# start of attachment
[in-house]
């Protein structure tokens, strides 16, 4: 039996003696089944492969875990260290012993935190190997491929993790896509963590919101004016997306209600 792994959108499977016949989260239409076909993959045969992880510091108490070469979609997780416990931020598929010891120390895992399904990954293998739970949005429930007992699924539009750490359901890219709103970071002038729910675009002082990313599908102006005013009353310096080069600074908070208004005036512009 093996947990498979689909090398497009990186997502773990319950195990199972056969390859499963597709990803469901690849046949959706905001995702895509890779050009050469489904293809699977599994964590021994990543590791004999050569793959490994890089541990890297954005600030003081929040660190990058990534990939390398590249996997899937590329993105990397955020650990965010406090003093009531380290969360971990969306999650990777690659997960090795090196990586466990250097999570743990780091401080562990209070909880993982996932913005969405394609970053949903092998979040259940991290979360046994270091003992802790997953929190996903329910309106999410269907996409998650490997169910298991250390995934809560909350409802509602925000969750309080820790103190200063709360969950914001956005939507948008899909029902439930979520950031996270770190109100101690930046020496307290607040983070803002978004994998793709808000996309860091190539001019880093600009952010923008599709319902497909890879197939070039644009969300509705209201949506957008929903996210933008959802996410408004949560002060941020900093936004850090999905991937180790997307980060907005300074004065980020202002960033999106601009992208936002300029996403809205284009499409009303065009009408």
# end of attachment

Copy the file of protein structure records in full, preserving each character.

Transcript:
[in-house]
């Protein structure tokens, strides 16, 4: 039996003696089944492969875990260290012993935190190997491929993790896509963590919101004016997306209600 792994959108499977016949989260239409076909993959045969992880510091108490070469979609997780416990931020598929010891120390895992399904990954293998739970949005429930007992699924539009750490359901890219709103970071002038729910675009002082990313599908102006005013009353310096080069600074908070208004005036512009 093996947990498979689909090398497009990186997502773990319950195990199972056969390859499963597709990803469901690849046949959706905001995702895509890779050009050469489904293809699977599994964590021994990543590791004999050569793959490994890089541990890297954005600030003081929040660190990058990534990939390398590249996997899937590329993105990397955020650990965010406090003093009531380290969360971990969306999650990777690659997960090795090196990586466990250097999570743990780091401080562990209070909880993982996932913005969405394609970053949903092998979040259940991290979360046994270091003992802790997953929190996903329910309106999410269907996409998650490997169910298991250390995934809560909350409802509602925000969750309080820790103190200063709360969950914001956005939507948008899909029902439930979520950031996270770190109100101690930046020496307290607040983070803002978004994998793709808000996309860091190539001019880093600009952010923008599709319902497909890879197939070039644009969300509705209201949506957008929903996210933008959802996410408004949560002060941020900093936004850090999905991937180790997307980060907005300074004065980020202002960033999106601009992208936002300029996403809205284009499409009303065009009408």